Are you ready for a fresh start for family Carers? Then please say the following aloud: “I, (name), a family Carer for (name), pledge to make the rest of this year about discovering new in home care resources and support. This will help me decrease my stress, increase my skills, and boost my enthusiasm for providing in home care.”
Sound good? Let’s do a little brainstorming on the many ways family Carers like you can get the in home care services support you need while balancing your non-caregiver responsibilities. Don’t wait to reach out until you are stressed out and burned out.
Sure, if you are relatively new to the role of nurse at home or care for the elderly, you might think that you can handle it and don’t need any help with the in home care services you are providing. But take it from your battle-scarred brothers and sisters – if your carer duties are more than a short-term commitment, it’s wise to explore the importance of self care and line up some long-term support.
How to Find a Support Group
One of the most frustrating aspects of being a family Carer is that you feel like nobody really understands what you are going through. Yes, your brother or aunt or best friend may express their sincere appreciation and admiration for your tireless efforts. However, they go back to their lives, whether it’s across town or thousands of kilometres away. This might leave you feeling quite alone. Participating in a community where you feel understood is one of the attractions of joining a Carer support group.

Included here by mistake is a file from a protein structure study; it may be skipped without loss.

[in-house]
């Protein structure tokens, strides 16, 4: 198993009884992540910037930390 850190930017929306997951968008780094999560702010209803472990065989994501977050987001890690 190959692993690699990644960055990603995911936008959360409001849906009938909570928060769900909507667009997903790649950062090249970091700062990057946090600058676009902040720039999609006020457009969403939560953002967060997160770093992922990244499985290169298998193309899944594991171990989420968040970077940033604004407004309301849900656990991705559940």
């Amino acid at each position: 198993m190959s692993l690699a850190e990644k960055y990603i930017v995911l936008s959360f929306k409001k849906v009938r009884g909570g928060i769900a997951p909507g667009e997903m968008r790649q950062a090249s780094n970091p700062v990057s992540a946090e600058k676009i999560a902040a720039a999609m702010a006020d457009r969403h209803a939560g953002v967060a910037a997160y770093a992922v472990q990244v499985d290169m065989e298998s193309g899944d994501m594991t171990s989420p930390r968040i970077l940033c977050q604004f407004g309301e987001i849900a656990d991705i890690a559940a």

When you find the right group, you can develop relationships with people who share the same in home care challenges you face . You can speak freely about the in home care burdens you are facing – and the guilt you may feel for even considering it a burden! Joining a support group can not only help you let go of caregiver guilt, but also provide a sense of belonging, mutual support, and camaraderie with those within the group also responsible for in home care for the elderly loved ones. On top of the sense of camaraderie, you can swap tips on how to cope, learn where to acquire new skills, and feel like you are part of a collective of like-minded individuals.
Here are some ideas on finding the right group for Carer support:
1. Find a National Family Carer Support Program.
Have you heard about the Australian government’s Carer Gateway ? This resource includes a community forum designed to be a safe, supportive and anonymous space for in home care family Carers 18 years of age and over to connect and share their experiences and support each other.
2. Visit websites of organisations that provide support for your loved one’s condition.
One of the best ways to find a good support group for family providing in home care services is to visit the website of organisations that support disease research and provide services. For example, Dementia Australia.
Start searching for Carer resources and you may be surprised at the amount of available support and resources available to you as a family Carer and provider of in home care services.